Breakthrough is a unique global human rights organization and a recognized pioneer of innovative social change. Working out of centers in the U.S. and India, we create game-changing pop culture and multimedia campaigns – including video games and music videos — that bring human rights issues and values into the mainstream, making them real, relevant, and urgent to individuals and communities worldwide. Our in-depth trainings with young people, government officials, and community groups have ignited new generations of leaders to act for local and global human rights. Our current campaign, Ring the Bell: One million men. One million promises, calls on men worldwide to take concrete action to challenge violence against women. It is the global expansion of our most internationally-lauded program to date, Bell Bajao (“Ring the Bell”) — recipient of a distinguished Cannes Silver Lion — which challenges men and boys to take a stand against domestic violence. Together with emerging campaigns challenging early marriage and sex-selective elimination, our current initiatives seek to build a culture in which women’s human rights thrive, enabling us all to be safe in our homes and limitless in our ambitions.
PRESS INQUIRIES: Lynn Harris, lynn@breakthrou
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Mallika Dutt, Founder and CEO of Breakthrough, Honored by North Star Fund for Leadership in Advancing Human Rights for Women and Girls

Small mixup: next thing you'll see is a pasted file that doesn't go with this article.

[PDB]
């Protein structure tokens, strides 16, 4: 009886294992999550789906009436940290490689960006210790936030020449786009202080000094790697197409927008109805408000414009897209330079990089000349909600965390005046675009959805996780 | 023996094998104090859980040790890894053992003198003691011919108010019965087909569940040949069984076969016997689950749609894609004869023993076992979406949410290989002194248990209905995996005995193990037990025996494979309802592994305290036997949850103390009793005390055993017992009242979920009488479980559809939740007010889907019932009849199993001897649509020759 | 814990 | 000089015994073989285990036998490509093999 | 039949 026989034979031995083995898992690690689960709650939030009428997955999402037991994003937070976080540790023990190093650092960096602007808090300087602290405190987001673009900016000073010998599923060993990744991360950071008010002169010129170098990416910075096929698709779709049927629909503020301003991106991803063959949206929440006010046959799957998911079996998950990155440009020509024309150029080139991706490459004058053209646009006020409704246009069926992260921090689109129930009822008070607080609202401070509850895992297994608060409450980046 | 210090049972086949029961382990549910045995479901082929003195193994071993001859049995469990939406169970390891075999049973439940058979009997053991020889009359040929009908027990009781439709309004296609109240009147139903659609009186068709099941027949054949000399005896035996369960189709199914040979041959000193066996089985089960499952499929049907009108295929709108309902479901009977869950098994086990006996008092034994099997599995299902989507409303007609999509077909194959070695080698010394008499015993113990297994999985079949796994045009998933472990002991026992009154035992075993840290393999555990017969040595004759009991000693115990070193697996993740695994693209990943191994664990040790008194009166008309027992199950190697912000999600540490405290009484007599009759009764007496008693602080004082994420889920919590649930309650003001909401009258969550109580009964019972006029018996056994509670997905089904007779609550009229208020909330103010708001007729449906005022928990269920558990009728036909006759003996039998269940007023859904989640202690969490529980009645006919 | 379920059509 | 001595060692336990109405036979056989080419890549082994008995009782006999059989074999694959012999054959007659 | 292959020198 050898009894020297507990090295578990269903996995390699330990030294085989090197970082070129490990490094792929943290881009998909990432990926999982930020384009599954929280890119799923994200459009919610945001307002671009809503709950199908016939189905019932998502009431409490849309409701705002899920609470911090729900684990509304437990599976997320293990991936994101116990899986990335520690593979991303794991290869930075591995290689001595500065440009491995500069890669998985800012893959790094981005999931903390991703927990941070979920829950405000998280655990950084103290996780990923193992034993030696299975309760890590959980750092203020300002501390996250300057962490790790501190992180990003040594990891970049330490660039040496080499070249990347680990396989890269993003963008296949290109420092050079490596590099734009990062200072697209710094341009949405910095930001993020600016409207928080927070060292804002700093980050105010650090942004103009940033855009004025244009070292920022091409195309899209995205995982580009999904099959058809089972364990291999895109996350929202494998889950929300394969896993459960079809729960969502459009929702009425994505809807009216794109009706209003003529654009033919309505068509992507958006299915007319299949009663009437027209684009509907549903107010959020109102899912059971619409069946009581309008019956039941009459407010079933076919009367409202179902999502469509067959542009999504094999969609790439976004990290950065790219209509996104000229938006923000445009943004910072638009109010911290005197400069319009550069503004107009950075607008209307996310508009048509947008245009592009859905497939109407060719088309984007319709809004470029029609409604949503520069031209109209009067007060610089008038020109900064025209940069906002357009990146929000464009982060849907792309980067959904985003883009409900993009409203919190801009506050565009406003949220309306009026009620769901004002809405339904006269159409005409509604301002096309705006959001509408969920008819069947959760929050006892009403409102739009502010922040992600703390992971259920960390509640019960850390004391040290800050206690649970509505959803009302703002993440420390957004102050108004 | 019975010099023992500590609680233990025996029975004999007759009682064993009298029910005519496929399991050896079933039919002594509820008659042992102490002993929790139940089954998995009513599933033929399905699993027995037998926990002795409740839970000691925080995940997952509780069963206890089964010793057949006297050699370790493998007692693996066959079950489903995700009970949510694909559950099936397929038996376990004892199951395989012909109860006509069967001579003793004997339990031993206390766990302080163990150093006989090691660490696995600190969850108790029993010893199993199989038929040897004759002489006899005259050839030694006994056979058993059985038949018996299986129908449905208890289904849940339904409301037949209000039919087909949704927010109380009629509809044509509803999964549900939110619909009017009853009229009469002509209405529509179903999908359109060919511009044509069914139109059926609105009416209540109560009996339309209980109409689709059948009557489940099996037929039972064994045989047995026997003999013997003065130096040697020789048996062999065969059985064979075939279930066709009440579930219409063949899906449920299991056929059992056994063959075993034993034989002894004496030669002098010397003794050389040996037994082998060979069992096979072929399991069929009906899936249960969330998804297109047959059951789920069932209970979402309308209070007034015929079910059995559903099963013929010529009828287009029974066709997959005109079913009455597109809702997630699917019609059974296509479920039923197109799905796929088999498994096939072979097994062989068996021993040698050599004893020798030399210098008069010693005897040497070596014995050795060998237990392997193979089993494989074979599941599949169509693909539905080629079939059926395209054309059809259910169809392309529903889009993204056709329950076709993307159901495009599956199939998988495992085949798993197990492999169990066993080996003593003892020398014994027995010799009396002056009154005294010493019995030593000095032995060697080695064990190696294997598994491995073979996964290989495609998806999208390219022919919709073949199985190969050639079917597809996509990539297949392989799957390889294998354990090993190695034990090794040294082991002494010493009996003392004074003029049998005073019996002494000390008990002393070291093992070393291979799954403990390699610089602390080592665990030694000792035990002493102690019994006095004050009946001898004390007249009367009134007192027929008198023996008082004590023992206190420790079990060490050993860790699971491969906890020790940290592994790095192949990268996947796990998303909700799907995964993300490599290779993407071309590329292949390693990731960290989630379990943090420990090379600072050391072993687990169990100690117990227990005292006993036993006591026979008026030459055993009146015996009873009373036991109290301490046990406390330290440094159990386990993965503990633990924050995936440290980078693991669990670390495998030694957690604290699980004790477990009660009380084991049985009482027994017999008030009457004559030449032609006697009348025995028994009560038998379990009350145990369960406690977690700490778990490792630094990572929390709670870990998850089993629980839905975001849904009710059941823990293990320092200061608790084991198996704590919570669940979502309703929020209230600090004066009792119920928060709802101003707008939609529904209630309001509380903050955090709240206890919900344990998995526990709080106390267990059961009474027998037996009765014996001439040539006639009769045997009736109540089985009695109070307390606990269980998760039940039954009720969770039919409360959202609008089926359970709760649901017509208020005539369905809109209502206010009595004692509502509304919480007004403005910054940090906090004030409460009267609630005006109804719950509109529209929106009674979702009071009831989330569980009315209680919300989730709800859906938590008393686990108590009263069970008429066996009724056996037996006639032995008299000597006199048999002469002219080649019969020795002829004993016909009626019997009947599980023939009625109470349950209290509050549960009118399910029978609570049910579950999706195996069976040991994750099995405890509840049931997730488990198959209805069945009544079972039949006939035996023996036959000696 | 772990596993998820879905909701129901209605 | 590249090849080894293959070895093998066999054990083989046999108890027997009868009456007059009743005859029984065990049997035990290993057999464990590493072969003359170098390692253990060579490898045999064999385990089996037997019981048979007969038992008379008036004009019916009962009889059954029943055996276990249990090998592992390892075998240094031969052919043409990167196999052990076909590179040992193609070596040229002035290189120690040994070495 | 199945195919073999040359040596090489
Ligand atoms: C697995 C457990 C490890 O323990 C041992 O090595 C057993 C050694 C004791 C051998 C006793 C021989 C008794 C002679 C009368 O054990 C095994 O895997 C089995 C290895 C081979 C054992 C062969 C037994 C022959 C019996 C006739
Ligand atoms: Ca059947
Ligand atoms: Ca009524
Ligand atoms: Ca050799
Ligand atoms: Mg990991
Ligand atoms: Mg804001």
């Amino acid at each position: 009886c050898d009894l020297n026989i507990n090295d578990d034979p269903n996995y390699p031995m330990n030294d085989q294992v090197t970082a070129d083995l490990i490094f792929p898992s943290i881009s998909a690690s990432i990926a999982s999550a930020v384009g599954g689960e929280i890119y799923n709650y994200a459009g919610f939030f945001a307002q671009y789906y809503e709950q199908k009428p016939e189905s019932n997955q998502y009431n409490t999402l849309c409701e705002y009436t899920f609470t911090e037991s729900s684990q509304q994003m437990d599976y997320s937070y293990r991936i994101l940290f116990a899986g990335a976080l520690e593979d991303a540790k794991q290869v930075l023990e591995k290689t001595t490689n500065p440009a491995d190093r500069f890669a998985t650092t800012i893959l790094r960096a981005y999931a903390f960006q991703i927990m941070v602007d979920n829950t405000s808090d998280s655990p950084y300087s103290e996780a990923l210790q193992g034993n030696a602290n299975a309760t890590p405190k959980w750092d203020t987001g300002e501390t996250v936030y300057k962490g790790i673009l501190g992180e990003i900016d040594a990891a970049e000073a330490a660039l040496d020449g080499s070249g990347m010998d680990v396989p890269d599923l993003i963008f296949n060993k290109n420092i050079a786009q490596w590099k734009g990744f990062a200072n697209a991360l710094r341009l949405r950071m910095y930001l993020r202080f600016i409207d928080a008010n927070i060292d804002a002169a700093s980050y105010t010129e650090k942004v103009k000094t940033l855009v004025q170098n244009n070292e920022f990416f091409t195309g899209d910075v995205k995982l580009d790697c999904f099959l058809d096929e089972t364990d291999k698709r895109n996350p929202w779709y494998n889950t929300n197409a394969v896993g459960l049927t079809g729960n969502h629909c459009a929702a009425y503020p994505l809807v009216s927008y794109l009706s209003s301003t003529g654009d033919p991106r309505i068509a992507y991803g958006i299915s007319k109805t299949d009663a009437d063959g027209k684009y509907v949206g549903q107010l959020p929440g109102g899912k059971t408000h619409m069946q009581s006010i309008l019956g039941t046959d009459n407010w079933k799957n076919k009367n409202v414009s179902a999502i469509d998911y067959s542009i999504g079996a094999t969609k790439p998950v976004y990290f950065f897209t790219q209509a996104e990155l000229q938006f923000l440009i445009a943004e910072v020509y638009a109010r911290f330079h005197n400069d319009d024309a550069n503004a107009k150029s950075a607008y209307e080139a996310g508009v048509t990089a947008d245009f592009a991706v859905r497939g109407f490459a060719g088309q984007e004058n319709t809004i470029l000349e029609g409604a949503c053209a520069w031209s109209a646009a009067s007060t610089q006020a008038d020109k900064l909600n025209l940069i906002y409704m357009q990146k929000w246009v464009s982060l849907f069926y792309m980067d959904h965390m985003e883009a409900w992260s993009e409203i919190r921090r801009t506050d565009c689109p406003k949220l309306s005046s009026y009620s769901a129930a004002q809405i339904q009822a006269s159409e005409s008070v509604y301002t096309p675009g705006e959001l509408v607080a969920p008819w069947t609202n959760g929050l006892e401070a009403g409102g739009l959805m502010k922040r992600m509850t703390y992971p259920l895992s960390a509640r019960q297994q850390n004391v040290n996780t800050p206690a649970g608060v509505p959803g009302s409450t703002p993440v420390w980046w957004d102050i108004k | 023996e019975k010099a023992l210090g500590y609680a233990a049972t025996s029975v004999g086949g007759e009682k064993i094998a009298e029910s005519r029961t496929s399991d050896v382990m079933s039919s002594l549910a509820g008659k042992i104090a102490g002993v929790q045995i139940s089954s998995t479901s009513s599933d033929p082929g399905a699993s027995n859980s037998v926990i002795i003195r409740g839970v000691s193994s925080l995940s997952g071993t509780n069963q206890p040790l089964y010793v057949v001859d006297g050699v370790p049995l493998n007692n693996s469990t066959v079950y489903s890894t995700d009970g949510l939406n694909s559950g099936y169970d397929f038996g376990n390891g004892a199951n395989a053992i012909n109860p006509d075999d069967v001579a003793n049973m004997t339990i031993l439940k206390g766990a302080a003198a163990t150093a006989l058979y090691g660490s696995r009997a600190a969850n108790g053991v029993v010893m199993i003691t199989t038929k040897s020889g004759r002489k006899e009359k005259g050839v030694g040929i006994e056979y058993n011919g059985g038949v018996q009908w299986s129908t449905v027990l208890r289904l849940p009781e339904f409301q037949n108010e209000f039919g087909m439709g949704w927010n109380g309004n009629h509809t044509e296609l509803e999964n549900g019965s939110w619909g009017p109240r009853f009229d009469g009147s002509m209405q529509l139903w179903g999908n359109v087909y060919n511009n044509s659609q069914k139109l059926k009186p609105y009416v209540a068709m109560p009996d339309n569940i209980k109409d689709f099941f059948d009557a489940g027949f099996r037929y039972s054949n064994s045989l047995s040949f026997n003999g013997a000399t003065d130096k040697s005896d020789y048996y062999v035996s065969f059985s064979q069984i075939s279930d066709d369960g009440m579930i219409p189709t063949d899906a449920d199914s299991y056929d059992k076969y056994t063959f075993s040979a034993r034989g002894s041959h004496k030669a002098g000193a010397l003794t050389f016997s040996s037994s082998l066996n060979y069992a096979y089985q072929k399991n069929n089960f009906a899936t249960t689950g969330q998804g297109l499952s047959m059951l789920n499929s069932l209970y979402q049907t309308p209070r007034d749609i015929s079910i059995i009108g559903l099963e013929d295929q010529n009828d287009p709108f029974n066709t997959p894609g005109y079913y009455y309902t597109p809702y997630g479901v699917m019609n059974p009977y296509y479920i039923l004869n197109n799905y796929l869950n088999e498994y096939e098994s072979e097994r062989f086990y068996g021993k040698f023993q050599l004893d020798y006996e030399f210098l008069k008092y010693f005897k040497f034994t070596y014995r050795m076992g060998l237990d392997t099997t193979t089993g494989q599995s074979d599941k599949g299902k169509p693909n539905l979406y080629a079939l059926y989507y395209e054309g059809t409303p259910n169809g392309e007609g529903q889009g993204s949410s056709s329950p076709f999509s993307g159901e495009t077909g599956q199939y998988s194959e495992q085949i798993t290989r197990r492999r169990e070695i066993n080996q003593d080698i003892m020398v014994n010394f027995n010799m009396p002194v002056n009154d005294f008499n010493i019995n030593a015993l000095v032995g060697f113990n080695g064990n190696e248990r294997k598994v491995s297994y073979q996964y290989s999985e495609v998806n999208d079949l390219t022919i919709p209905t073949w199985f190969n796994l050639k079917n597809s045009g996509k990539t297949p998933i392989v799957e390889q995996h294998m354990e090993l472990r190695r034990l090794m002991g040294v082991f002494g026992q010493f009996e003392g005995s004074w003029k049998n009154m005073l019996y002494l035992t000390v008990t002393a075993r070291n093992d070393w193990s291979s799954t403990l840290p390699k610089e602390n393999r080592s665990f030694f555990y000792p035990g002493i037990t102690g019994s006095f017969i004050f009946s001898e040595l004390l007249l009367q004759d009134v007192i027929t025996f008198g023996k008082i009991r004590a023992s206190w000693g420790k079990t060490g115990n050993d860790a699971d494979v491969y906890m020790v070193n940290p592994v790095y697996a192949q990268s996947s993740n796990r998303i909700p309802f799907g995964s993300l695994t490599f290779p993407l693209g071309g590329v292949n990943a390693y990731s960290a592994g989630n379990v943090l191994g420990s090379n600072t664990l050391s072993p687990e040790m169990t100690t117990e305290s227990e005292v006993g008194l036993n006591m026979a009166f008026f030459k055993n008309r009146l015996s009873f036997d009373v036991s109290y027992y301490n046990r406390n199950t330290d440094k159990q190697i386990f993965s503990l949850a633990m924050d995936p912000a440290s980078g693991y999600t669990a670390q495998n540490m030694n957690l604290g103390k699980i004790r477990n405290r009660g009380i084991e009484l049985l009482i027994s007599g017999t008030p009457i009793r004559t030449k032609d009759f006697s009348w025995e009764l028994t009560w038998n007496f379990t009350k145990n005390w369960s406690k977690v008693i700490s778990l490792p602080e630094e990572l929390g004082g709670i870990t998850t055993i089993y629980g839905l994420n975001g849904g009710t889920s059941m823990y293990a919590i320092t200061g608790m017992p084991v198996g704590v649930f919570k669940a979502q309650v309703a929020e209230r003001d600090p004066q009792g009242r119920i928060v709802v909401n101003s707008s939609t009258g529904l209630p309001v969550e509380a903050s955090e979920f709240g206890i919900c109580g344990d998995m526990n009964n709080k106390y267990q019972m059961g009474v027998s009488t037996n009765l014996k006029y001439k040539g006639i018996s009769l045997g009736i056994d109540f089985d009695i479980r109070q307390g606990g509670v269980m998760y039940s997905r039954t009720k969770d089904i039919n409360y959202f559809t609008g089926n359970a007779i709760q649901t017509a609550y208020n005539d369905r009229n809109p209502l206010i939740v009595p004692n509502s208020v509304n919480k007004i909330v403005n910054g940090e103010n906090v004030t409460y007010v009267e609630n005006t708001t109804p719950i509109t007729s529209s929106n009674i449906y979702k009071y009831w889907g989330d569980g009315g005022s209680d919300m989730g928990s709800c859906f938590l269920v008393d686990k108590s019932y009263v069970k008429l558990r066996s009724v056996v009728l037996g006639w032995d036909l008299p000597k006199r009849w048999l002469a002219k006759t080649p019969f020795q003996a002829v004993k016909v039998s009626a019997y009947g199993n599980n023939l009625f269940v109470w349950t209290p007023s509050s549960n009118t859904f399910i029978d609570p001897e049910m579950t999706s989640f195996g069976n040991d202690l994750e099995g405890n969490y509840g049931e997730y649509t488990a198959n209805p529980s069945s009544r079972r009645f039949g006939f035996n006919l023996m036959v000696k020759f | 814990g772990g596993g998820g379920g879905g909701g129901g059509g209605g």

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With the focus on empowering women, the NGO Breakthrough will launch a campaign in Bihar and Jharkhand to raise awareness against child marriage, officials said Wednesday. “We are developing a multi-media campaign that will begin in June or July in Bihar and Jharkhand. We will address adults and children, especially girls, starting at the school [...]Read more
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Brendon Ayanbadejo is correct: “Gay” does not equal “feminine.” More to the point, as the Super Bowl-winning linebacker recently told Meet the Press, “gay” does not automatically equal anything at all. “People think that gayness has something to do with femininity, when really we just need to erase that stereotype from our minds, because LGBT people come [...]More...
Protesters held a banner against the gang rape of a student in New Delhi, January 13. (Sajjad Hussain/Agence France-Presse/Getty Images) Violence and discrimination against women is a widely discussed topic, but the December gang rape and subsequent death of a student in New Delhi sent shockwaves around the world. New tales of abuse still [...]More...
Why a global cultural change is needed to prevent crimes like the recent rapes of two small girls in India. One is far too many. Two begins to boggle the mind. Two in one week—it’s almost impossible to find words. And in fact, the rape and murder of two tiny girls, only four and five years [...]More...
The stage at Lincoln Center was dark. A young Indian woman sat with her back to the audience. She described how, four years ago when she was just 24, a male friend brutally raped her. With a voice that sometimes cracked with emotion, the woman recounted the callousness of police investigators and a defense lawyer [...]More...
by Donald McPherson We have seen much—and much-deserved—criticism of the mainstream media coverage of the Steubenville rape verdict. Some reporters, notoriously, have focused on what “good students” the convicted young men are and what “bright futures” had been squandered by their actions. While these may have been misguided analyses of the verdict, the outrage stems [...]More...